Early Detection and Treatment of Xerostomia
Xerostomia, or perceived dry mouth, has a broad range of prevalence, ranging from 5.5% to 65%, while also considered under-reported by patients and under-recognized by practitioners. As such, it is important for oral health professionals to remain well-versed in xerostomia, its etiologies, and its diagnosis. Oral health professionals should be confident in assessing patients for xerostomia and providing strategies to improve quality of life for those with this common condition.
True dry mouth is related to salivary gland hypofunction (SGH) and may be caused by which of the following?
The simplest cause of xerostomia is dehydration, yet the most common cause is polypharmacy.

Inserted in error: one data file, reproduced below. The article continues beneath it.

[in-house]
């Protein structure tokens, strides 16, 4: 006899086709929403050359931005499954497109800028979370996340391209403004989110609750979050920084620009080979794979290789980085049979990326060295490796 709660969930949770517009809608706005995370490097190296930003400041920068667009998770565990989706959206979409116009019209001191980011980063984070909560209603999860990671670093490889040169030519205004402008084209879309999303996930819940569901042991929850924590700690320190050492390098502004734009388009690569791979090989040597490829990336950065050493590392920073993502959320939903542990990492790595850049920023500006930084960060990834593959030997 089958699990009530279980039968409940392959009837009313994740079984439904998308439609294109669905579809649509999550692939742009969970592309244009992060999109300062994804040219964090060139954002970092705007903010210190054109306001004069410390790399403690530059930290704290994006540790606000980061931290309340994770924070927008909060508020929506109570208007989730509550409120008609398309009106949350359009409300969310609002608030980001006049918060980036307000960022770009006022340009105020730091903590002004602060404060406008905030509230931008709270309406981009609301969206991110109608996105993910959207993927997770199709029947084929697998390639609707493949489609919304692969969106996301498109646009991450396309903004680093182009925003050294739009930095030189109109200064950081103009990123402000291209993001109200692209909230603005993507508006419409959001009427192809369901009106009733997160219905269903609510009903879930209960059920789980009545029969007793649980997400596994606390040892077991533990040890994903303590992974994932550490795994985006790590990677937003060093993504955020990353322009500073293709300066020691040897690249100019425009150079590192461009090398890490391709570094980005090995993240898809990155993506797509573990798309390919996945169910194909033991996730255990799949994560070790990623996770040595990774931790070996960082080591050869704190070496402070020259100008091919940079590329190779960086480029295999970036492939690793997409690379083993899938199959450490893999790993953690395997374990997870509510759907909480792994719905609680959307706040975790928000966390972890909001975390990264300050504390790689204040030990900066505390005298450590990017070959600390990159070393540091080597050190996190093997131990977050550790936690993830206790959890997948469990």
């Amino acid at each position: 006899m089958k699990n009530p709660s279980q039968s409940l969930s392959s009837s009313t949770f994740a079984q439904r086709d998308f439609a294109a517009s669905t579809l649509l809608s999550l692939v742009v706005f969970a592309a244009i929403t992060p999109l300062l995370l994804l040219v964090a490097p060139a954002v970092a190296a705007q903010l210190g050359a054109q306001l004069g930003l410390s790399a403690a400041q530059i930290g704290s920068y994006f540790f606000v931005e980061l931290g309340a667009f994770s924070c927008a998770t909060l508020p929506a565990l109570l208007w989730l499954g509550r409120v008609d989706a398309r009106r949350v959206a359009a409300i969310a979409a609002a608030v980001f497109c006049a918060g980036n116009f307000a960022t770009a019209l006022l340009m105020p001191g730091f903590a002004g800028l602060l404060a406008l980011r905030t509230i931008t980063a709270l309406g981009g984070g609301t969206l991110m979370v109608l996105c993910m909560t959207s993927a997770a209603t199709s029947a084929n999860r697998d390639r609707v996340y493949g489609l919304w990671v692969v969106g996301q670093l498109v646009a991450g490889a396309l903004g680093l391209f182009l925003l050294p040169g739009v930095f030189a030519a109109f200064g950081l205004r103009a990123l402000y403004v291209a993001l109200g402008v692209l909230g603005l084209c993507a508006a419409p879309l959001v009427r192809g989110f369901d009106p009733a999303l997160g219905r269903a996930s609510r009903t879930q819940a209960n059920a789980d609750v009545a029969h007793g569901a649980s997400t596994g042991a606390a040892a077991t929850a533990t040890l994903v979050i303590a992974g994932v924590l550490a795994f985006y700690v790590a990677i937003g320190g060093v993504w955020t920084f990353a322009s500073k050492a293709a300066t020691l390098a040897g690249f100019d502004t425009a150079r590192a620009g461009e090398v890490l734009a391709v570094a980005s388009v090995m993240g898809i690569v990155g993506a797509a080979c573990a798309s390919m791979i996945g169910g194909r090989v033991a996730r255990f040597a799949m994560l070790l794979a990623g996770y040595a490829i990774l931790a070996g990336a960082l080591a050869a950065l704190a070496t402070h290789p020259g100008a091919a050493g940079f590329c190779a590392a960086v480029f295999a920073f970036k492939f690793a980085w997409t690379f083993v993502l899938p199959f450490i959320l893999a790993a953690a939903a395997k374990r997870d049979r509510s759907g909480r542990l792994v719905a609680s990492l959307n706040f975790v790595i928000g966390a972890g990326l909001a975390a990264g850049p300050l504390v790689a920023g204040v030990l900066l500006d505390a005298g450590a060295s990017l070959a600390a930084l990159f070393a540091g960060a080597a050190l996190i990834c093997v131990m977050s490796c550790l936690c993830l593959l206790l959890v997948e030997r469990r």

Typical salivary production ranges from 0.5 liters to 1.5 liters daily.
Dental hygienists are prepared to clinically detect xerostomia, often identifying its presence long before a patient reports it.
While chewing stimulates salivary flow, only gums that do not contain xylitol should be used.
Systemic sialogogues, such as pilocarpine and cevimeline, are highly effective at returning salivary flow, yet they have significant extended effects such as excessive sweating, nausea, rhinitis, chills, flushing, and excessive urination.
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